The number one question a home buyer often has is “What does the mortgage process entail?” In very simple terms, following is an outline of the process upon which you are about to embark:
a. Get pre-approved: Avoid any hiccups or obstacles before you begin the home shopping process. Being preapproved helps in the following ways:
- Determines price range – it’ll help you understand what your monthly costs will be and determine your price range.
- Guarantees the rate – from 90-120 days. And we’ll automatically adjust your rate down with any market reductions.
- Allows you to put in a competitive offer – become a successful bidder with a short subject to financing requirement.
b. Put in an offer: Once you have found the property that meets your needs, you’ll put in an offer that’ll be accepted or countered. This may go back and forth until you reach an acceptable price with the vendor.
c. Offer is accepted:
- Fax or email us a copy of the purchase agreement
- An appraisal is ordered (if necessary, some lenders don’t require an appraisal based on the loan to value.)
- Send in any remaining documents required for financing (income confirmation, down payment confirmation, etc)
- Send a home inspector in (if applicable) – I can help you arrange this
- Receive the lender’s approval on property and final approval letter
d. Remove Subjects: At this point, your financing is in place and you’re ready to proceed with the purchase of the property.
e. Lawyer’s Office: You’ll be asked to provide any money that’s to be used as your down payment, which is not already on deposit with your realtor. Typically, you’ll go in 1-2 days prior to the completion date.
What Does a Lender Consider When Looking at Your Mortgage Application?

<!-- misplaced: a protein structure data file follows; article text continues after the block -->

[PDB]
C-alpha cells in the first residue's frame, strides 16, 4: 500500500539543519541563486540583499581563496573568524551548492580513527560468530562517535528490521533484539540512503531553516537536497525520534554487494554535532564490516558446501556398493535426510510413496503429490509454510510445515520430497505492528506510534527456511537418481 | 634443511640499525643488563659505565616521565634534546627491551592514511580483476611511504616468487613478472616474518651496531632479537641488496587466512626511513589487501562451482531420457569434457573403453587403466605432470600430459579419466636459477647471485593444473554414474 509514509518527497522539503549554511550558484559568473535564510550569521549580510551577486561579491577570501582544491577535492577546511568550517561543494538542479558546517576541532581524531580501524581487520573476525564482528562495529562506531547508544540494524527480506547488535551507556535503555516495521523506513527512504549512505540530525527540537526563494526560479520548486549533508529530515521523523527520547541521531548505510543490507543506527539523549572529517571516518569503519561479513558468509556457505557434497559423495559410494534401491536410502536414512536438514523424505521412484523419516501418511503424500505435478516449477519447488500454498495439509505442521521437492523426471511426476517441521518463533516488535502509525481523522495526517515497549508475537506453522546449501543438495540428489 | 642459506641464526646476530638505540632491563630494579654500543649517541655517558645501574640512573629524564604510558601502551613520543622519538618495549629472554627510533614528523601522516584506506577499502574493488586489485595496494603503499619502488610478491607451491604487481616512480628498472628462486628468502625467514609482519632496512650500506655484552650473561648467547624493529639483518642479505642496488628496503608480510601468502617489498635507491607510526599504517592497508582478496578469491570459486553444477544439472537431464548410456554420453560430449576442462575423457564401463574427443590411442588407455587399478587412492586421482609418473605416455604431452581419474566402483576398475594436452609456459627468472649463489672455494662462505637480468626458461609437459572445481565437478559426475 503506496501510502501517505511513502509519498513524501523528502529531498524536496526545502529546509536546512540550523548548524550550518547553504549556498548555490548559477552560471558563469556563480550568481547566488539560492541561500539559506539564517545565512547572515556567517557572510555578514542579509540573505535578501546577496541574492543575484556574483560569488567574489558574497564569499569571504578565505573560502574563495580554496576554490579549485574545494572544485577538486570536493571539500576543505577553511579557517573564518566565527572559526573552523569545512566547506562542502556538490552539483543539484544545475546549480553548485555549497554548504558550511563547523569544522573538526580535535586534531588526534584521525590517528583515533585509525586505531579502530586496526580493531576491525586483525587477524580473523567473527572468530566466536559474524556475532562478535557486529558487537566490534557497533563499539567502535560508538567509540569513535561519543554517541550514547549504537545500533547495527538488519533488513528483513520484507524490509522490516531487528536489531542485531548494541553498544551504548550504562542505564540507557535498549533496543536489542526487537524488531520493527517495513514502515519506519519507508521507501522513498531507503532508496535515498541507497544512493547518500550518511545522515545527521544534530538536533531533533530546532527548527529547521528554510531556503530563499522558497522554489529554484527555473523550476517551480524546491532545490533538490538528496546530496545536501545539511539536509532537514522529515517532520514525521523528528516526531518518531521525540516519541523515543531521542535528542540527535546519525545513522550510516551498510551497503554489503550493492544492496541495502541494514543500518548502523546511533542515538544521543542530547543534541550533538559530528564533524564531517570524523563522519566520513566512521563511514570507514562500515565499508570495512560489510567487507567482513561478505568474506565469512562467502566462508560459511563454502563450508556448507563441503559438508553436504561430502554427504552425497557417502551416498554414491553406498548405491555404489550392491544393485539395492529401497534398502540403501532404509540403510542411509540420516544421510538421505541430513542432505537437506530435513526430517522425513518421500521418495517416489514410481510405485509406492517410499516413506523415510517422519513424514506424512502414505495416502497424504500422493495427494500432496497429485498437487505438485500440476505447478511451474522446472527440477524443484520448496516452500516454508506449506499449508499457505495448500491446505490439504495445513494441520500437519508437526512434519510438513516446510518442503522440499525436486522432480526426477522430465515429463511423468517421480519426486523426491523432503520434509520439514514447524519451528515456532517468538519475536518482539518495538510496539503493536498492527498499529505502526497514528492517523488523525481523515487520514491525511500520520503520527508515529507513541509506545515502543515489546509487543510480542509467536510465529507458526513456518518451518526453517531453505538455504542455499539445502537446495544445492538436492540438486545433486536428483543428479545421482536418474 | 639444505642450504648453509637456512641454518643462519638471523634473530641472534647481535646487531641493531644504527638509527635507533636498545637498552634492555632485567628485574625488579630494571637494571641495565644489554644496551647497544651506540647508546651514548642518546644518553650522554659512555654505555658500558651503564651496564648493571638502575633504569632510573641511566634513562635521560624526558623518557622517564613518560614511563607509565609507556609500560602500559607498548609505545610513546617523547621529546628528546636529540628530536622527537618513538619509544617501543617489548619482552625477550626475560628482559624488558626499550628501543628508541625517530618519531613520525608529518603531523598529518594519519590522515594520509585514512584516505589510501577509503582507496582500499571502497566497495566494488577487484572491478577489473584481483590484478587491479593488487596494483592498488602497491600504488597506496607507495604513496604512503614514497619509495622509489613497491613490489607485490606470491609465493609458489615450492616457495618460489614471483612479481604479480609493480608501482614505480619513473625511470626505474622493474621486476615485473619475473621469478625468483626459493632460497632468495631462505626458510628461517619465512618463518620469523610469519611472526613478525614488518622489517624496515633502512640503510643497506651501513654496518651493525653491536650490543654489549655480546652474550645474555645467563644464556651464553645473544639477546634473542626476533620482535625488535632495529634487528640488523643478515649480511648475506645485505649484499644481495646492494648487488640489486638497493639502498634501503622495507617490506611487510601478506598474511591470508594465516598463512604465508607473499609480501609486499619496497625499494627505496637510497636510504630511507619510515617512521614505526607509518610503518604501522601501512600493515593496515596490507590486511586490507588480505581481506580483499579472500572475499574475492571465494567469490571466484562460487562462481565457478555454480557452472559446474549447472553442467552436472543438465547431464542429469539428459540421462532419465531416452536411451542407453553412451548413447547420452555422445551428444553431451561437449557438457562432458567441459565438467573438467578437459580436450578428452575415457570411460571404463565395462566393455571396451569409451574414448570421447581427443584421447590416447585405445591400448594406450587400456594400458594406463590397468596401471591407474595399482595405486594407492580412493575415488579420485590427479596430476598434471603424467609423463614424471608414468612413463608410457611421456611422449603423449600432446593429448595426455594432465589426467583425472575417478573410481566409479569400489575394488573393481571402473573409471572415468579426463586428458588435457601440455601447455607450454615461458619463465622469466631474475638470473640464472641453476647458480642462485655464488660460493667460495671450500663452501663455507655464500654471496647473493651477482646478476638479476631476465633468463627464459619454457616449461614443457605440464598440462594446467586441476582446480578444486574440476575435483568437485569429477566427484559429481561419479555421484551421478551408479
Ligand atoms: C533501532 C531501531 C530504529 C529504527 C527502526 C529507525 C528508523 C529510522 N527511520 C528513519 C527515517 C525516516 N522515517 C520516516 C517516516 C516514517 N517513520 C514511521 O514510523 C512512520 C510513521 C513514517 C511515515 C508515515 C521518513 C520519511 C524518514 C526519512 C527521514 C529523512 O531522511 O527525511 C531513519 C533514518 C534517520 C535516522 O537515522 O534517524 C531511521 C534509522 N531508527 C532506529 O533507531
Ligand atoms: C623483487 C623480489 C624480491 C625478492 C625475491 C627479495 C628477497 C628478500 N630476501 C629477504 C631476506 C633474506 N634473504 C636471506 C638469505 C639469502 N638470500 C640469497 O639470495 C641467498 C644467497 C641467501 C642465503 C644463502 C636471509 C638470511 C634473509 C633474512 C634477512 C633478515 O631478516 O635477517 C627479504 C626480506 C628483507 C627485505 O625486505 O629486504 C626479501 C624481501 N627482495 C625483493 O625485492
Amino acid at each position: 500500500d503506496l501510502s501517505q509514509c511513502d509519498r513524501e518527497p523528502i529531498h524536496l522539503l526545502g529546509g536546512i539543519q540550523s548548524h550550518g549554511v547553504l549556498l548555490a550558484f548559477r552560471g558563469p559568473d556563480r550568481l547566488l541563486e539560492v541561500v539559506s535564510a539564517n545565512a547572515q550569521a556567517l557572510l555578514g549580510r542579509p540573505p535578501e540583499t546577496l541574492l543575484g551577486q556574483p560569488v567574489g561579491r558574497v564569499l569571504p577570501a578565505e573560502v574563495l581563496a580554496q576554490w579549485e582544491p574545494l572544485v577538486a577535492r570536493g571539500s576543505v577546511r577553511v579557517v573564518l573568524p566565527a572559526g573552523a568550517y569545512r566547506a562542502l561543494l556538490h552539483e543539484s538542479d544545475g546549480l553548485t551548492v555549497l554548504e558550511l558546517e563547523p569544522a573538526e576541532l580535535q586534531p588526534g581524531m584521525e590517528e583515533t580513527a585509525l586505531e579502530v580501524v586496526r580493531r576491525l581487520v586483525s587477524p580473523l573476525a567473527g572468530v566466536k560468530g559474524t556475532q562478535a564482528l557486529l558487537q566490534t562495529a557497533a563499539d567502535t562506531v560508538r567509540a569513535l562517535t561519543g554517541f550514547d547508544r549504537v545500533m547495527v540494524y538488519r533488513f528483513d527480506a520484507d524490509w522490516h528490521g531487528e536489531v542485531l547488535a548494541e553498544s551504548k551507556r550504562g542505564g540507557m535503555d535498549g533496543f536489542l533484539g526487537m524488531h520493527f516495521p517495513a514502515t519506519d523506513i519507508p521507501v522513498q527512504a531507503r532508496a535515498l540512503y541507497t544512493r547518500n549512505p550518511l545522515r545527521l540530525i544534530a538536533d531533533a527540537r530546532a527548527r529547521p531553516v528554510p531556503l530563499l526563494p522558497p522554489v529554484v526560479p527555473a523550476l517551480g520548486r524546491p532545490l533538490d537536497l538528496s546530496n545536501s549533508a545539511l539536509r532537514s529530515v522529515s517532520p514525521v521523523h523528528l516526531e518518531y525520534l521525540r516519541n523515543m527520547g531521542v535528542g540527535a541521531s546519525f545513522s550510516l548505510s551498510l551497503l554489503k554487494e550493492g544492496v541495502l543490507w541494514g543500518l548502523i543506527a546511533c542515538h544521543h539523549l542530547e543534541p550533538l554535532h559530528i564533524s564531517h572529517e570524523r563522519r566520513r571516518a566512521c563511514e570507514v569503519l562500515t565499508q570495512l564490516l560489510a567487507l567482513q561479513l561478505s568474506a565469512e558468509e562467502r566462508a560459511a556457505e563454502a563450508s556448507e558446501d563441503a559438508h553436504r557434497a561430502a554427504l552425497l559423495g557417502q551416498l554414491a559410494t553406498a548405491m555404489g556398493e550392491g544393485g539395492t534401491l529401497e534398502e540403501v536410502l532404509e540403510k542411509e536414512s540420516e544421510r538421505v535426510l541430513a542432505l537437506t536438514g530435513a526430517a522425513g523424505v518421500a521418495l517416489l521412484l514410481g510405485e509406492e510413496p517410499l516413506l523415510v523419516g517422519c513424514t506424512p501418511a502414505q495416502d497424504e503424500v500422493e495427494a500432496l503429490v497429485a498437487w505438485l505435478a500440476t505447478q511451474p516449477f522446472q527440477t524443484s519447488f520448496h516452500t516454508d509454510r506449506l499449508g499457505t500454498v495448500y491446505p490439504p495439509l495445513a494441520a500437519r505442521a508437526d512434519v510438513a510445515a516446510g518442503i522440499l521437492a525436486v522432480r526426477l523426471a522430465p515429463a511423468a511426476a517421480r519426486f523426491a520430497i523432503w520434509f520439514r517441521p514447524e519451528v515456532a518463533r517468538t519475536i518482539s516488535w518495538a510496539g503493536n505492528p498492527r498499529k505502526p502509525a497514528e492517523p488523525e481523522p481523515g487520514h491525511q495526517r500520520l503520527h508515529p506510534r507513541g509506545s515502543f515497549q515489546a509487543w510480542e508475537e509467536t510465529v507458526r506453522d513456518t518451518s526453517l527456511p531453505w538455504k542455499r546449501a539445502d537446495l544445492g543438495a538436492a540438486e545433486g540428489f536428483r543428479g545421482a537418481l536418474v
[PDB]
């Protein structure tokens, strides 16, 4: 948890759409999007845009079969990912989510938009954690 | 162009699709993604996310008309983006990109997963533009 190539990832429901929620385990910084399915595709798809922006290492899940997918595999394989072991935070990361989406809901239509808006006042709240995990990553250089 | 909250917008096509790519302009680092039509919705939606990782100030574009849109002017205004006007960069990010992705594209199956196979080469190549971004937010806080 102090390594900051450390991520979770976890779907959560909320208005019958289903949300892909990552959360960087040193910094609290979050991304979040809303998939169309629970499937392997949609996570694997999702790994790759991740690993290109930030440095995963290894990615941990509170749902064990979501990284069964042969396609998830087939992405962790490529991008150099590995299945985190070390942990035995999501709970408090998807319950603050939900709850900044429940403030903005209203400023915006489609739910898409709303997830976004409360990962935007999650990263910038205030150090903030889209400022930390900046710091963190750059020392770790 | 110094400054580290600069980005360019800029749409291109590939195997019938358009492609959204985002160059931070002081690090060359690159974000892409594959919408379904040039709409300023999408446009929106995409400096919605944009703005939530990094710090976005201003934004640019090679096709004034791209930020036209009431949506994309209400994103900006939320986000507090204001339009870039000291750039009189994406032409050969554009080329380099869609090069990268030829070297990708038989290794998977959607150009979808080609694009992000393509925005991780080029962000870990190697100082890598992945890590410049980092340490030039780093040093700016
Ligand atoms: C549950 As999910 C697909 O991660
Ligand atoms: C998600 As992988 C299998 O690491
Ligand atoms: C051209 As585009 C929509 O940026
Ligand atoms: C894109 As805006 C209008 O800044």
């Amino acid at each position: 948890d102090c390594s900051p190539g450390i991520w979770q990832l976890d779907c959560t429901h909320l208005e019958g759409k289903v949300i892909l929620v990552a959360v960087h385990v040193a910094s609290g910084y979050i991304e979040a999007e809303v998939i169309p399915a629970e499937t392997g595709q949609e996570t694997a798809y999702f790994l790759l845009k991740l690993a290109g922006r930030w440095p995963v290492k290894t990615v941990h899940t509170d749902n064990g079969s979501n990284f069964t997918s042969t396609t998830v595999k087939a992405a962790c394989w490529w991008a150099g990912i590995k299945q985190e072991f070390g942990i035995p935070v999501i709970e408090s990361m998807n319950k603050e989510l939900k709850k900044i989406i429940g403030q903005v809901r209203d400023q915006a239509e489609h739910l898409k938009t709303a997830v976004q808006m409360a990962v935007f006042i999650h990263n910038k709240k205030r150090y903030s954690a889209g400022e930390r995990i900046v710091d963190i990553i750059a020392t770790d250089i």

- Income and Job Stability – Your income determines how much you may borrow. In most cases, 32% of your gross income for salaried, non-self-employed or commissioned people is used to determine how much you can borrow to cover the cost of the mortgage payments, taxes and any applicable maintenance. All other debts (eg, car loans, credit cards and lines of credit, etc) must not exceed an additional 8% of your gross income.
- Credit History – Your credit score must show that you pay your bills on time. If not, you may still be approved, but the interest rate may be higher than expected.
What you need to supply to the lender:
a. Income Confirmation – For salaried individuals: letter of employment and your most recent pay stub.
b. Down Payment Confirmation – The lender will require that you prove the source of your down payment. You’ll have to send in bank statements, statements showing RRSPs, stocks, etc. You must show a three-month history of your accounts. If there are any large lump-sum deposits, you’re likely to be asked to show where the deposit originated. For mortgages where your down payment is less than 20% of the purchase price, you’ll also be asked to demonstrate that you have access to 1.5% of the purchase price in your bank account. You must be able to show this through a credit card, line of credit, gift from family or savings in case closing costs run higher than expected.
c. Contract of Purchase and Sale – This is a copy of the accepted offer of the home you intend to purchase and a copy of the MLS listing sheet.
Conventional Versus High-Ratio Mortgage
Whenever possible, it’s advisable to try to put a 20% down payment into the new home. Most individuals are unable to do this, so their mortgage needs to be insured by either Canada Mortgage and Housing Corporation (CMHC), Genworth Financial or Canada Guaranty. This is the case because the Bank Act will only allow financial institutions to lend up to 80% of the price without mortgage default insurance.
The mortgage is insured so that if you default on your payments, the lender is paid out in full and the insurer is left to deal with the borrower. The insuring companies charge an insurance premium. The premiums are based on the loan to value (LTV), which is the amount of the loan versus the value of your home.